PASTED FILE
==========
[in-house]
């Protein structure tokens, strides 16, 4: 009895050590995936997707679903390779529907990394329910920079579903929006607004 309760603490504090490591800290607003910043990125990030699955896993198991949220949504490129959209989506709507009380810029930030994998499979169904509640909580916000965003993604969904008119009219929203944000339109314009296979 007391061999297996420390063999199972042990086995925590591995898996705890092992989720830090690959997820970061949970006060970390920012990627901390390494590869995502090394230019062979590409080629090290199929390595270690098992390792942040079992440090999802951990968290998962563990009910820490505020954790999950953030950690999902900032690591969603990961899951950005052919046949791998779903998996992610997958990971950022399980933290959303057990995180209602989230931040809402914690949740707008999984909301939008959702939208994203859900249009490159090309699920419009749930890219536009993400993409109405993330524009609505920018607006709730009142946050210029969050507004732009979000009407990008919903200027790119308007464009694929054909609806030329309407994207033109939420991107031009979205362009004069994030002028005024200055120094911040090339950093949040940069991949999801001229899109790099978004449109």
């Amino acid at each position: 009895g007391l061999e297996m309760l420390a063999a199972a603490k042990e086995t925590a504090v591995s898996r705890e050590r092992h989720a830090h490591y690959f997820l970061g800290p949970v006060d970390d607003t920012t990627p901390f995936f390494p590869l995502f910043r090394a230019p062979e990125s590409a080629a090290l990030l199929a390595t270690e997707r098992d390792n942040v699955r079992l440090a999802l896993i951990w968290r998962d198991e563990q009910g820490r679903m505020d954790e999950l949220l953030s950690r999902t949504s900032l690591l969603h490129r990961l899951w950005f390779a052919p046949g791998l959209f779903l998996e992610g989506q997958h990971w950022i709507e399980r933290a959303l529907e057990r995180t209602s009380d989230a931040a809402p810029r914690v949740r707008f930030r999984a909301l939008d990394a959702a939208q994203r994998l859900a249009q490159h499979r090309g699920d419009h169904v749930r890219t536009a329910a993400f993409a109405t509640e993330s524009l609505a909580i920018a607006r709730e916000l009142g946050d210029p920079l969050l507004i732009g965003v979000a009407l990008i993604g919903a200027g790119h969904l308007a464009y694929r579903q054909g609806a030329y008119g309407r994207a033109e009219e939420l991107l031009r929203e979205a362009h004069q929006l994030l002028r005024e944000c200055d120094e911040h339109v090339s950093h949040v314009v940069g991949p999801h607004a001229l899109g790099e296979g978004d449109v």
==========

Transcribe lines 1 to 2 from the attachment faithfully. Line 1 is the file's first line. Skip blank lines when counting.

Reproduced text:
[in-house]
């Protein structure tokens, strides 16, 4: 009895050590995936997707679903390779529907990394329910920079579903929006607004 309760603490504090490591800290607003910043990125990030699955896993198991949220949504490129959209989506709507009380810029930030994998499979169904509640909580916000965003993604969904008119009219929203944000339109314009296979 007391061999297996420390063999199972042990086995925590591995898996705890092992989720830090690959997820970061949970006060970390920012990627901390390494590869995502090394230019062979590409080629090290199929390595270690098992390792942040079992440090999802951990968290998962563990009910820490505020954790999950953030950690999902900032690591969603990961899951950005052919046949791998779903998996992610997958990971950022399980933290959303057990995180209602989230931040809402914690949740707008999984909301939008959702939208994203859900249009490159090309699920419009749930890219536009993400993409109405993330524009609505920018607006709730009142946050210029969050507004732009979000009407990008919903200027790119308007464009694929054909609806030329309407994207033109939420991107031009979205362009004069994030002028005024200055120094911040090339950093949040940069991949999801001229899109790099978004449109």